I’m glad you liked all the links – thanks for following them – I like putting them in but most people don’t follow them 🙂

  3. Interesting piece.

    I wonder, if the answer might be a degree of reclamation of “ladies” – making it a proper equivalent to “gentlemen”, and usable in the same contexts.

    • Thanks for that! I think this is a REALLY interesting idea. Note Tom’s use of the word ‘crip’ – very in-group – he can call himself that, but I probably couldn’t. I think for this to happen with ‘ladies’ it has to be adopted consciously as a reaction to the way the term is used in the mainstream – otherwise it will continue bringing its associations/ connotations along with it. See the movement to reclaim the word ‘slut’
      We’d have to ensure ‘ladies’ had some new, VERY different associations for it to work.

    • I see it used this way a lot in feminist spaces — it’s a semi-ironic/reclaiming usage. I don’t personally do it, because I don’t feel that the connotations are different enough to make it clear which is meant. Especially in sport-related places, since it’s still in heavy use unironically in things like school team names — the “Tigers” and the “Lady Tigers” (note that it’s not the “Gentlemen Tigers”), etc.

      • Oh, thank you for that! That’s very interesting. I haven’t come across ‘ladies’ used in that ‘reclaiming’ way before. Maybe sporting contexts will follow suit, then, eventually?

  4. I was struggling to think of a neutral term Cavendish might have used – the only thing I could come up with was “Corinthians”, in the sense of the Corinthian Spirit.

    • Yes! I like that a lot. ‘Sportsmen’ doesn’t work, obviously. I think otherwise you’d have to modify it to talk about behaviour being ‘sporting’ or ‘honorable’ instead.

  5. Thought-provoking and entertaining as ever AB!

    I tend towards using neutral words, especially at work – such as folks, guys, colleagues, idiots (only joking!)

    Also, different cultures may view this differently ? Hofstede’s cultural dimensions theory (controversial in itself) would say power distance etc will impact on acceptability and use of words used to describe/address people.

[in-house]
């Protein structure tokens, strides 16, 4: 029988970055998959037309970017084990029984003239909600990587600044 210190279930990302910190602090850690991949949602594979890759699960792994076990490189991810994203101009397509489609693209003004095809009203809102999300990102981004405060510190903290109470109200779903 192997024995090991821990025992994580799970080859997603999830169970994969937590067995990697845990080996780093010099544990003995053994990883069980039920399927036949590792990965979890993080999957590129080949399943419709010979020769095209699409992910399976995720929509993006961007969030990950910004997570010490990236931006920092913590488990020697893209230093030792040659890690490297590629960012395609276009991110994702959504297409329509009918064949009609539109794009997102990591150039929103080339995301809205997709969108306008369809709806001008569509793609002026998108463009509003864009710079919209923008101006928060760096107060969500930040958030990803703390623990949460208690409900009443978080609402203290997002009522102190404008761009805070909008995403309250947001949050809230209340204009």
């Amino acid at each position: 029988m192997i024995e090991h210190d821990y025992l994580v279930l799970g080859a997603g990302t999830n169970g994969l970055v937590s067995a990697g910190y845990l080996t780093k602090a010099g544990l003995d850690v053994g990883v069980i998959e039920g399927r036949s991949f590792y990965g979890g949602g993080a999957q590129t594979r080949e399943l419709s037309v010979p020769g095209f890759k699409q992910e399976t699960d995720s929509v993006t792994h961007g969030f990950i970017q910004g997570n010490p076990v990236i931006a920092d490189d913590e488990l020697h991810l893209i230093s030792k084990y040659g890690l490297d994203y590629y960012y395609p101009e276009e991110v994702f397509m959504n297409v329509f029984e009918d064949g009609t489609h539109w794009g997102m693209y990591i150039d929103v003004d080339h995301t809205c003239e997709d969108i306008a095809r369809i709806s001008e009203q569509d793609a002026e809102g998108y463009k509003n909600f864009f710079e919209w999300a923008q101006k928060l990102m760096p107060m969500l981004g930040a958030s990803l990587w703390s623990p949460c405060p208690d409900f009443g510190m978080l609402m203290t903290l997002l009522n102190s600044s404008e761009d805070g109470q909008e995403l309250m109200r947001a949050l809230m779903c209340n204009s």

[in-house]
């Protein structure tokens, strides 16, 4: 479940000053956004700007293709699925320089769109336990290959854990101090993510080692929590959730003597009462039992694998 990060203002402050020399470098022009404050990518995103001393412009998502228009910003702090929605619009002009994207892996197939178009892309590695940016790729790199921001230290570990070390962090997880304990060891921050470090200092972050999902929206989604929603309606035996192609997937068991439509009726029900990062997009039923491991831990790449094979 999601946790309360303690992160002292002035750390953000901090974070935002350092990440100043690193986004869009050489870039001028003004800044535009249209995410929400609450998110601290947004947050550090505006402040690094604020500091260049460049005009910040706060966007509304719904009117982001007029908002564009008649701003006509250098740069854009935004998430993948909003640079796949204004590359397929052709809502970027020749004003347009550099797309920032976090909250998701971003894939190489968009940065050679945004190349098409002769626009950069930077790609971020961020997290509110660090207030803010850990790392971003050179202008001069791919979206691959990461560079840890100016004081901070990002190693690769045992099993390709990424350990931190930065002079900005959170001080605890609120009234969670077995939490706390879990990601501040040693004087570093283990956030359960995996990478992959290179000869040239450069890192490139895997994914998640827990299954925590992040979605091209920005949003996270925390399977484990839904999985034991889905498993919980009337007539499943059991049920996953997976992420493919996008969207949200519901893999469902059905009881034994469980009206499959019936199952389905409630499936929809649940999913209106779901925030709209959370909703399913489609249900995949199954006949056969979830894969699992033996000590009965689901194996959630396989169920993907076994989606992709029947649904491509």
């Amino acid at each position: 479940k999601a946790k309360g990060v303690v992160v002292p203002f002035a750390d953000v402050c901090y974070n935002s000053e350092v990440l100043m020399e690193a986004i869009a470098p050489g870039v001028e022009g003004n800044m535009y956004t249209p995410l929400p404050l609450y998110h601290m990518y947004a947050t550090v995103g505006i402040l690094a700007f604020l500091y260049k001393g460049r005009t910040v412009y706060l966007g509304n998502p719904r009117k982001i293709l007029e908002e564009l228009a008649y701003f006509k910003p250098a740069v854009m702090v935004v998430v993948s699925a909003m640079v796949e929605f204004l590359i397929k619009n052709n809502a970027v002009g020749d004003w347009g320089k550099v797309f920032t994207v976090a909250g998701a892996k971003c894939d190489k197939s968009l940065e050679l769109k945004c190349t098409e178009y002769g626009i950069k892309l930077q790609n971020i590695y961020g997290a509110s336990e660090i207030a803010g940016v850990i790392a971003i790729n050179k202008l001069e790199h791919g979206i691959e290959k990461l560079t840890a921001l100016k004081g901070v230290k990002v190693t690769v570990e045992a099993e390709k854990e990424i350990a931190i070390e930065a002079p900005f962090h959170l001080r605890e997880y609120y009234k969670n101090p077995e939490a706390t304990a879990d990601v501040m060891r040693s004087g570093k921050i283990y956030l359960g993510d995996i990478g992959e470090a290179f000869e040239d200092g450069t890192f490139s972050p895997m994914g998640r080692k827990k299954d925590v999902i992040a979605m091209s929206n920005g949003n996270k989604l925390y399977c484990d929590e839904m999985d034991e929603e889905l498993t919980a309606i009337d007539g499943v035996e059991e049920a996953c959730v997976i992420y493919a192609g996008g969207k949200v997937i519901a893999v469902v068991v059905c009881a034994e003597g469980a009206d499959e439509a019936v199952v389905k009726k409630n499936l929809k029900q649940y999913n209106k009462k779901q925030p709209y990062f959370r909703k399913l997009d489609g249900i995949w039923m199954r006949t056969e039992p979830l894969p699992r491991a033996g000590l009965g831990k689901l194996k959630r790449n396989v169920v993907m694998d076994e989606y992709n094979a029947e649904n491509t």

Not sure. Anyway, please carry on with your thinkings – ’tis most interesting.

    • Thanks for commenting! Very interesting. I agree about the ‘neutral terms’ – personally I think this (or no terms of address at all) is the way forward. I don’t know Hofstede so thank you for that – sociolinguistics also focuses on distance, power and also the desire to maximise or minimise the *perceived* distance between speakers in e.g. politeness theory, and you’re right that this is done differently in different languages/ cultures. I think there’s some of this going on in the use of ‘ladies’ by women – desire to minimise perceived distance so we all (supposedly) feel ‘on a level’. But because the word brings its connotations along with it, this can backfire. As John the Monkey suggests, we either need to reclaim ‘ladies’, or find a new term.

      • My own view, for what it’s worth, is that “ladies” is right lexically – it’s just freighted with meanings that make its use problematic, even if it’s used without those in mind.

        • I agree. Maybe we could campaign to restrict the use of ‘ladies’ and ‘gentlemen’ to Tweed Run participants only…?

  6. Nobody mentioned toilets. What’s all that about? Ladies and Gents.

    • Haha! Went in a pub once that labelled the loos ‘Male’ and ‘Female’. Wonder how you tell? Do you have to look underneath or something?

  7. I always write up club results as women’s, first woman, etc. I’m not actually sure that most of my female colleagues are that bothered. It’s a subtle thing, but worth being tediously PC about I think 🙂

    • Thanks for commenting! Good for you. I think few women are likely to be bothered by being called ‘women’, but some might be bothered by ‘girls’ or ‘ladies’, so your approach makes sense 🙂

  8. […] rewrite cycling culture, and to do that we need to recognise clearly what is absent from it. Then (I’ve argued this before) we can progress to a place where women’s-specific magazines and advice and events are redundant, […]